Perloff condemns Dove’s selection of Trethewey’s “Hot Combs” because to Perloff it sounds like a poem from the “60s or 70s,” and yet, to Perloff’s horror, it was published in 2000.” What to make of Perloff’s hero, O’Hara, then, who writes poems on the model of “Dover Beach” (just in free verse)? O’Hara is at least a century out of date! In O’Hara’s case, what superficialities of “time and place” (and other considerations) is Perloff surrending to? The lyric, as essentially described by Perloff, is very, very old. Is Perloff questioning it today because it was written by someone in the 1960s? It was written by Sappho!
Perloff does do us the honor of showing us, in some detail, what she feels is worthy poetry: conceptual poetry, or cut-and-paste poetry. Perloff fails to mention—unbelievably—that T.S. Eliot did this in 1922 with his “Waste Land.” The “appropriation” of 1960s visual arts and music is her focus, but why she ignores Eliot is very odd, indeed.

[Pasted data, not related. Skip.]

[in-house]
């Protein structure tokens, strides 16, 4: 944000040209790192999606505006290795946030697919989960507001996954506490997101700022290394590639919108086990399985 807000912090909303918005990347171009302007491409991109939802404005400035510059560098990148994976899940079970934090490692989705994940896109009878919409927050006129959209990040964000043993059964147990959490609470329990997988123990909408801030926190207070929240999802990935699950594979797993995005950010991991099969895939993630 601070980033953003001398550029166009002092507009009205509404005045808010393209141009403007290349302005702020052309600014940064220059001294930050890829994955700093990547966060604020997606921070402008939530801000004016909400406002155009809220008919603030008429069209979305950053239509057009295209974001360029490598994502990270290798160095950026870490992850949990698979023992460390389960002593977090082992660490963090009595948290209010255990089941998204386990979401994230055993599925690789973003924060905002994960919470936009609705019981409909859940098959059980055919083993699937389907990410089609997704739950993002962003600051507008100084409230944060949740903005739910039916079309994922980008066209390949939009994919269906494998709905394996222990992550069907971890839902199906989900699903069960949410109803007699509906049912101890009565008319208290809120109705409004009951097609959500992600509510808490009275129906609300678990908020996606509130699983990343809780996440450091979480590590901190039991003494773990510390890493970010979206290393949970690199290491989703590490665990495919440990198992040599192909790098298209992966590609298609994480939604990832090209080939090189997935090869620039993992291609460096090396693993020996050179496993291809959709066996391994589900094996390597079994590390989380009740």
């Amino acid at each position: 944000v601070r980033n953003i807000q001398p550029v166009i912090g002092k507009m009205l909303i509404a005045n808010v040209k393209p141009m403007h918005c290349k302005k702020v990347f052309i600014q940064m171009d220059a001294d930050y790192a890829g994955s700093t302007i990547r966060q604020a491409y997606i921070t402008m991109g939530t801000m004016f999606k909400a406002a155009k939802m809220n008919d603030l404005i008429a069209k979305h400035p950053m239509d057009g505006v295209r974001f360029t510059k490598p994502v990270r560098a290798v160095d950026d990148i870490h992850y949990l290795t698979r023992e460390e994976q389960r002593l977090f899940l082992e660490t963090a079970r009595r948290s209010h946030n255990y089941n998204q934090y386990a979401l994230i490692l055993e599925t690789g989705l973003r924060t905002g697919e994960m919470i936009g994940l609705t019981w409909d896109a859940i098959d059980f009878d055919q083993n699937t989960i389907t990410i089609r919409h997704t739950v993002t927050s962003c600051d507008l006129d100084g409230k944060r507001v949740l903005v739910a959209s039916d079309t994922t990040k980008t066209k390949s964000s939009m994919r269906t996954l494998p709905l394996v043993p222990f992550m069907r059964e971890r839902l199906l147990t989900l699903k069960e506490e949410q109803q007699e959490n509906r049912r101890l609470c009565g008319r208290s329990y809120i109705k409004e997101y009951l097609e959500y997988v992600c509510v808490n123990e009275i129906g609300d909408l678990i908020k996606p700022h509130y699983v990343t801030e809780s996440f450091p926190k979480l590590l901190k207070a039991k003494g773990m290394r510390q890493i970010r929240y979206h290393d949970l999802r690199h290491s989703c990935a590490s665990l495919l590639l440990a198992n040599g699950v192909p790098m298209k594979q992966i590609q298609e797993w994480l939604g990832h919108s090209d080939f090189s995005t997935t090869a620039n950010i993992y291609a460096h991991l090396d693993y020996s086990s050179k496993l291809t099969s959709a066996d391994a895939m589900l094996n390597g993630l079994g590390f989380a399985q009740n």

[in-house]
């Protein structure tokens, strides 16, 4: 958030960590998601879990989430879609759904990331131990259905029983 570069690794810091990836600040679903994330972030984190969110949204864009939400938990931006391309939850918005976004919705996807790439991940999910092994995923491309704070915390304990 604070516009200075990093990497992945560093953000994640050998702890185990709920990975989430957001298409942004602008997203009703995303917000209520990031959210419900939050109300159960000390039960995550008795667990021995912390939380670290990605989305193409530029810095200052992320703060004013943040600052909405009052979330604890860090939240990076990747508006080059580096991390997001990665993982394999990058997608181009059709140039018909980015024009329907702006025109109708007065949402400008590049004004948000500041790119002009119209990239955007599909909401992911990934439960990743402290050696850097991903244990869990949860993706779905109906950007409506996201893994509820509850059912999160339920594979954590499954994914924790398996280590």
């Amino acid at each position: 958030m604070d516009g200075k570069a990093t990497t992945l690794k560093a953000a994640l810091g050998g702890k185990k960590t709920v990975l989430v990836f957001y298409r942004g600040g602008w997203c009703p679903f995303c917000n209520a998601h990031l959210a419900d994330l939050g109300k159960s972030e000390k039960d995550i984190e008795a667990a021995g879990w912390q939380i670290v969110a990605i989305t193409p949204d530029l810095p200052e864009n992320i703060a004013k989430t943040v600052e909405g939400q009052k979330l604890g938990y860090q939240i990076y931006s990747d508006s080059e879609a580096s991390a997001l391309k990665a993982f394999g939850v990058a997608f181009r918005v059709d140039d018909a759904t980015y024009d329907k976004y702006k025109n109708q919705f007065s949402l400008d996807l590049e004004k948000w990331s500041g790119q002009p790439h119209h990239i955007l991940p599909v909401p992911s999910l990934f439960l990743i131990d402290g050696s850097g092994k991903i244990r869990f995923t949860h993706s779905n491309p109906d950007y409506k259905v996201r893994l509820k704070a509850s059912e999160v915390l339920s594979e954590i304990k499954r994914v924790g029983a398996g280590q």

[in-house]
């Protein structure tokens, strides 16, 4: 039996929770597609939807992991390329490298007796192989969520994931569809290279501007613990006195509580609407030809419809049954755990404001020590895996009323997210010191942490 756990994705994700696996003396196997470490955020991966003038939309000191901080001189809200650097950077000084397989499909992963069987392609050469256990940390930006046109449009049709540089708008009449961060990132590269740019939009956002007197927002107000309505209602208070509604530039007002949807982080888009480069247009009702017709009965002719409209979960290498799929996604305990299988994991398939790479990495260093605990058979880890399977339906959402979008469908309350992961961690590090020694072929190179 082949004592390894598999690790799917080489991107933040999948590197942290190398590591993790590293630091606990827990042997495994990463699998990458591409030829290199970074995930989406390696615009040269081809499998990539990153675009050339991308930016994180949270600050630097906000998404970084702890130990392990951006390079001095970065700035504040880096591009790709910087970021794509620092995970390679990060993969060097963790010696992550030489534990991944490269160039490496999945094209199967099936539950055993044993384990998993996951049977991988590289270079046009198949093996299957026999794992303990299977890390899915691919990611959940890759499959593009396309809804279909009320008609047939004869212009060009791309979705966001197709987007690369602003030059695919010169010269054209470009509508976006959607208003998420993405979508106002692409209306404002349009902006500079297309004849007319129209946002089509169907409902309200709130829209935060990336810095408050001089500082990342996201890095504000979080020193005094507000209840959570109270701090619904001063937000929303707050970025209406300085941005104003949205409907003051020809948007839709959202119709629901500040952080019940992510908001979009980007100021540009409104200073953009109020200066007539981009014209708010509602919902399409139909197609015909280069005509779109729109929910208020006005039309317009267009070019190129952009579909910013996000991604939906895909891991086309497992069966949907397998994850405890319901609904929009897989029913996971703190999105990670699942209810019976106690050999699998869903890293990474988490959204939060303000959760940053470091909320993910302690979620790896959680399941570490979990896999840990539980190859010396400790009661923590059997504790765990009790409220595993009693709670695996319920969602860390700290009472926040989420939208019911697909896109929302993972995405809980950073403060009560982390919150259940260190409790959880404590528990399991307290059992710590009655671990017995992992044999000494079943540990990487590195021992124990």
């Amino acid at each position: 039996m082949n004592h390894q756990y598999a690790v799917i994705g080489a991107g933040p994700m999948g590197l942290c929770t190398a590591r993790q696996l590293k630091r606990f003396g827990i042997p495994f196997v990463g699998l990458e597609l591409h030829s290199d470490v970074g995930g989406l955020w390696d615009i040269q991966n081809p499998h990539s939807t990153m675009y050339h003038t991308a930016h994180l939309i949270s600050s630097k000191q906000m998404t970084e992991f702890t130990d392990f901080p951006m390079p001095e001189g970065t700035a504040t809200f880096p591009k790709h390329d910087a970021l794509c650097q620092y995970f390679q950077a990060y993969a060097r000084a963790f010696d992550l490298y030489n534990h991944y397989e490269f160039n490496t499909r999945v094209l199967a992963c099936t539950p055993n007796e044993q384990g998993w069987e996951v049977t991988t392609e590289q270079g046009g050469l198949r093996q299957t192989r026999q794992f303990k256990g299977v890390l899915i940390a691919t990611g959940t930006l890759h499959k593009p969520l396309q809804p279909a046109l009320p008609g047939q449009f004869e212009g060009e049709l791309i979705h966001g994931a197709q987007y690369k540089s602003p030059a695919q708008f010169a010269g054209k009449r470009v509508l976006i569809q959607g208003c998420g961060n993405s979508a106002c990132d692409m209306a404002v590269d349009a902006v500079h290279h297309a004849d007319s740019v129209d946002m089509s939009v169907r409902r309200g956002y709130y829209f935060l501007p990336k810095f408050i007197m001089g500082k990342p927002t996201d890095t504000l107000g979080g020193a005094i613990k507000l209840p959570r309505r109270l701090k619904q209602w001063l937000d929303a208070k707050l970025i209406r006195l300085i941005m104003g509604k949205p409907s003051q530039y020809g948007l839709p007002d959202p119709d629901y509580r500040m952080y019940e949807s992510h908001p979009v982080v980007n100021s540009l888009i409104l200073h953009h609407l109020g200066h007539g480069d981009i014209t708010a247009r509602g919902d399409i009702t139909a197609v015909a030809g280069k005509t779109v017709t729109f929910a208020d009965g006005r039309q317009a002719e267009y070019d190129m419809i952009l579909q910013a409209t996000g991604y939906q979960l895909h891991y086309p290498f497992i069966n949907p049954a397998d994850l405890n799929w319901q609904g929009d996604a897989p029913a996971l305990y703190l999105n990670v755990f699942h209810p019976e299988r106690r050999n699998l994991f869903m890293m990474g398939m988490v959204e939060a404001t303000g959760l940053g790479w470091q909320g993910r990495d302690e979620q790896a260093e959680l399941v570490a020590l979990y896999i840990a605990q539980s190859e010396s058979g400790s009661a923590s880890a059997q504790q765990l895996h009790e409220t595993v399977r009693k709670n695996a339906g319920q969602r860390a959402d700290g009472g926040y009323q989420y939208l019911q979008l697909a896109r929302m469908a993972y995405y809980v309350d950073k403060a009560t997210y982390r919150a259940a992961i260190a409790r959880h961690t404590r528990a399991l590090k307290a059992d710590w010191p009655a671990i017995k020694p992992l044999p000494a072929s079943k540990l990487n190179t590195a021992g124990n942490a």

As for cut-and-paste, one wag (Eugene #25) put it this way on the comments thread to Perloff’s article: “Poetry is too uniform, therefore poets should copy existing material.”
The comments thread (that tool of democracy banned by Blog Harriet and Ron Silliman’s blog) is a feast of witty and sobering reaction.
We took the title of this Scarriet piece from comment #64 by jrand, who goes on to write: “…anybody can cut and paste—why would that have any validity, whether characterizing Waldheim, or making fun of Perloff?”